How to Open a Can of Paint
A painting project starts well before you brush that first stroke of paint onto the wall. You first have to decide on a color, choose a sheen, clear the room, tape the trim, spackle any holes, and lay down a drop cloth. Then, finally, you can crack open that fresh can of paint. It’s the last step, actually, that can easily be performed incorrectly. Take a look at our helpful tips below to do this crucial step right, and get your paint project started off as good as a painting professional. Before you get started, however, know that it is best to start your paint projects no more than 24 hours after you purchase your paint. Any longer than a day may cause your paint to settle and not be mixed correctly. However, if you need a few days to prepare, you can always go back to the store and ask them to remix your paint, free of charge.
What You'll Need
- 3-in-1 or 5-in-1 tool
- Rubber mallet
- Stir stick
- Paint bucket
Use a 3-in-1 or 5-in-1 tool to gently open the paint can. Place it in-between the lid and the lip of the can and slowly pull down on the tool's handle. The lid should release itself easily. It’s common for homeowners to use a screwdriver for this, however we do not advise that. The screwdriver is strong and will bend and distort the lid shape, making re-sealing the paint can difficult. You can, however, opt to use a paint can lid opener, shown here. This inexpensive tool has a curved tip to easily remove paint can lids without damaging the seal.
With the lid removed, dab a spot of the paint on the side of the can and the can lid. This quickly identifies the type of paint sheen and color inside the can for future home projects or paint touch-ups. You want to avoid opening paint cans when you can if you’re just checking the color inside.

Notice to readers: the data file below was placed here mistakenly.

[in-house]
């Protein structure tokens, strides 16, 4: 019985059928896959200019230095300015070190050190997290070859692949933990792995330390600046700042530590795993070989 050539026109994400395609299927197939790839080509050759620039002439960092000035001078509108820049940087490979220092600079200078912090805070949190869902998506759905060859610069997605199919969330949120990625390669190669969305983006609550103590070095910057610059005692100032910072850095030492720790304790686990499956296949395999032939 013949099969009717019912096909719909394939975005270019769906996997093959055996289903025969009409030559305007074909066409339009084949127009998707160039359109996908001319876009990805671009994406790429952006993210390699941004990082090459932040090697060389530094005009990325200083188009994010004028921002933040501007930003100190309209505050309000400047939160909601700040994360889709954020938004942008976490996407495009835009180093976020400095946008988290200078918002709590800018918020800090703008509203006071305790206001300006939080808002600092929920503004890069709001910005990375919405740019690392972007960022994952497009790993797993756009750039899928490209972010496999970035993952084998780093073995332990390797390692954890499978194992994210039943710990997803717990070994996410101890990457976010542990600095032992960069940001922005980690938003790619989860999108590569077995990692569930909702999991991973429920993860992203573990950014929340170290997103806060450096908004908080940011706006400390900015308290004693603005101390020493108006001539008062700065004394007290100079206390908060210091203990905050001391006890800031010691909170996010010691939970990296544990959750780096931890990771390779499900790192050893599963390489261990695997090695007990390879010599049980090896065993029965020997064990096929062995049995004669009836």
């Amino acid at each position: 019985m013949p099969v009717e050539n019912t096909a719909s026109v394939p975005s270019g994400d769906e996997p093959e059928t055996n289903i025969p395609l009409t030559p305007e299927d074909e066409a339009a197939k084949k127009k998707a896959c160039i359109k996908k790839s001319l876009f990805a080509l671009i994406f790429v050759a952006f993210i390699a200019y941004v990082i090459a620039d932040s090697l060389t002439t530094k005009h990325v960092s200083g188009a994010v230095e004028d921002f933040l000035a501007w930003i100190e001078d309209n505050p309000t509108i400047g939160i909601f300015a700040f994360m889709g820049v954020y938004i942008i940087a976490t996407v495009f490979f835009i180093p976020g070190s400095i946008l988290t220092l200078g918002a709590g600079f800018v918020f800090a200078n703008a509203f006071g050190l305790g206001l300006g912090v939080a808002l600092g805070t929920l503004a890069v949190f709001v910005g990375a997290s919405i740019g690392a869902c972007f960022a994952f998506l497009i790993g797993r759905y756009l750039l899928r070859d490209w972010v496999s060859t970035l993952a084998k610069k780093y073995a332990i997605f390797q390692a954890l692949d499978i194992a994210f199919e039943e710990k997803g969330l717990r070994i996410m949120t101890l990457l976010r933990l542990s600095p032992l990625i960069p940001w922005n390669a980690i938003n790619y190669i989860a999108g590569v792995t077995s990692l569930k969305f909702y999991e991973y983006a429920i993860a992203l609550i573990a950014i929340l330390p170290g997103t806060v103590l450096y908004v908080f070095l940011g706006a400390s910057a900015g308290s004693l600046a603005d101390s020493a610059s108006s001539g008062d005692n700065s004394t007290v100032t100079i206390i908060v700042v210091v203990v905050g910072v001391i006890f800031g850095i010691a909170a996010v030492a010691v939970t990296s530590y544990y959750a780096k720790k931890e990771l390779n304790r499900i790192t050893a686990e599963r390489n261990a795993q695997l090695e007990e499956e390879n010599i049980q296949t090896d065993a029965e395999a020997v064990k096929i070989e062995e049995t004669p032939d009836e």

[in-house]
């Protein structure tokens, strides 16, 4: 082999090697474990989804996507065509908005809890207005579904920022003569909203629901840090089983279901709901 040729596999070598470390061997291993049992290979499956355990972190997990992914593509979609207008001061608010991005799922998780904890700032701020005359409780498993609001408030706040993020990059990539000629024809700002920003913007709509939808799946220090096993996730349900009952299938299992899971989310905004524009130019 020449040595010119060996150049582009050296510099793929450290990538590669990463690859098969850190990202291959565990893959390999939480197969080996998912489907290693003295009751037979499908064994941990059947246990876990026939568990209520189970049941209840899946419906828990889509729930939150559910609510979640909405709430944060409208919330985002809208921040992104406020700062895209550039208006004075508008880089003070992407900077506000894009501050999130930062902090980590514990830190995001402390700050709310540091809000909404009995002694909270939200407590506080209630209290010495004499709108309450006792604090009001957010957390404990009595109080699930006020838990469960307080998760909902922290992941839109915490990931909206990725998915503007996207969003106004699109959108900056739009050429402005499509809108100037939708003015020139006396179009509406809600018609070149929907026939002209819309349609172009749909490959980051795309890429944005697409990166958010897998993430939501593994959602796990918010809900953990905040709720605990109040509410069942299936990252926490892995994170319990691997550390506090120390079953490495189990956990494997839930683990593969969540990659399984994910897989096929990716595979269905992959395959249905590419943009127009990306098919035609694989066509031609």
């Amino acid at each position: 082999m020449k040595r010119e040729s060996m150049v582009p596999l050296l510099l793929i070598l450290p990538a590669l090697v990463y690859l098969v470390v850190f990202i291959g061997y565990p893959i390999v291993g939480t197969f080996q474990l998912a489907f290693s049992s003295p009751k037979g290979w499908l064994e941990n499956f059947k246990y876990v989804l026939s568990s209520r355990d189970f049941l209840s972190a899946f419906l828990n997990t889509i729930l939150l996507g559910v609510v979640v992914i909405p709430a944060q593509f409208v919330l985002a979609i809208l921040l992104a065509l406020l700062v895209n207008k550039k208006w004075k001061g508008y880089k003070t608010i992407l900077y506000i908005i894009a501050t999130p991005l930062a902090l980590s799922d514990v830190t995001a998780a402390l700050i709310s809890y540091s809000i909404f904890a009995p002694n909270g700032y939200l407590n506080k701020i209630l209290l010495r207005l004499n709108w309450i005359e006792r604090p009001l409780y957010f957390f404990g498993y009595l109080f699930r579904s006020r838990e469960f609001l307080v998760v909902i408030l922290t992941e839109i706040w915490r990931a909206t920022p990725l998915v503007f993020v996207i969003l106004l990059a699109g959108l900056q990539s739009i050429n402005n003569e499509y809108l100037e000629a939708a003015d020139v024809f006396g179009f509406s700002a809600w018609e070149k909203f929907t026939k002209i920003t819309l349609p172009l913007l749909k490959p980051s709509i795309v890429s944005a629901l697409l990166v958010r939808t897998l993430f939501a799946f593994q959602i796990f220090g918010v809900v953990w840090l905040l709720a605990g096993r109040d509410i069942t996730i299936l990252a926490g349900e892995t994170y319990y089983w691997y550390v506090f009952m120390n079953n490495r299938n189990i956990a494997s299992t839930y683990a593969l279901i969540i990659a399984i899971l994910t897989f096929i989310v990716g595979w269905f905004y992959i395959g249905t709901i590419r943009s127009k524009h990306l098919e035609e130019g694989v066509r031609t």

Slide the wet paint lid into a plastic zip-closure bag. Sliding the lid into plastic prevents the paint from drying, stops the lid from dripping paint, and provides a clean lifting tab to be able to open, pour, and close the can as needed. Keep the plastic on the lid until you’re ready to reseal the paint can for future storing.
Next, punch holes in the groove inside of the rim, called the lid well, with a hammer and nail or with the sharp point of the 5-in-1 tool and a mallet. The holes allow excess paint to drain back into the can. This rim catches a lot of excess paint as you pour and scrape brushes on the side of the can. This technique will also ensure that after the project is finished, the lid can set and seal properly into the can for storage.
With the can prepped and ready, lightly stir the paint. Use a paint stick provided by the hardware store or paint store that sold you the paint can. Be sure the stick reaches all the way to the bottom to get the most even stir. Look out for drips as you remove the stick from the can, scraping it along the inside lip to get most of the paint back in the gallon.
Next comes the pouring. Gently lift the paint can by the handle and use your other hand to tilt the bottom of the can back. It’s also smart to purchase a paint can pourer, which is a large plastic lip that fits on the edge of the can. This tool help you pour mess free with no drips down the side of the can. Pour only 1/2 inch of paint into the paint tray. It is important to use a tray instead of painting straight from the can. Dipping a brush into a can will contaminate the paint with dust or dirt picked up from the wall. Only pour a little at a time so you can frequently replenish the supply with fresh paint before it dries.
Once you are done pouring the paint or are done with the project, place the lid back on the paint can. Remember—the enemy of paint is air, so you want to make sure this is done correctly. Use a rubber mallet to tap along the edges of the paint can lid to seal.
If you haven’t already, make a running list of paint colors used in your home. This list will come in hand down the road when you need to repaint a spot, but you’re out of paint or the paint you saved is spoiled. When you keep track, be sure to write down the paint brand, color, and sheen. It’s also good practice to write down the paint numbers so any store can recreate the color. Keep this paint list with your other home documents.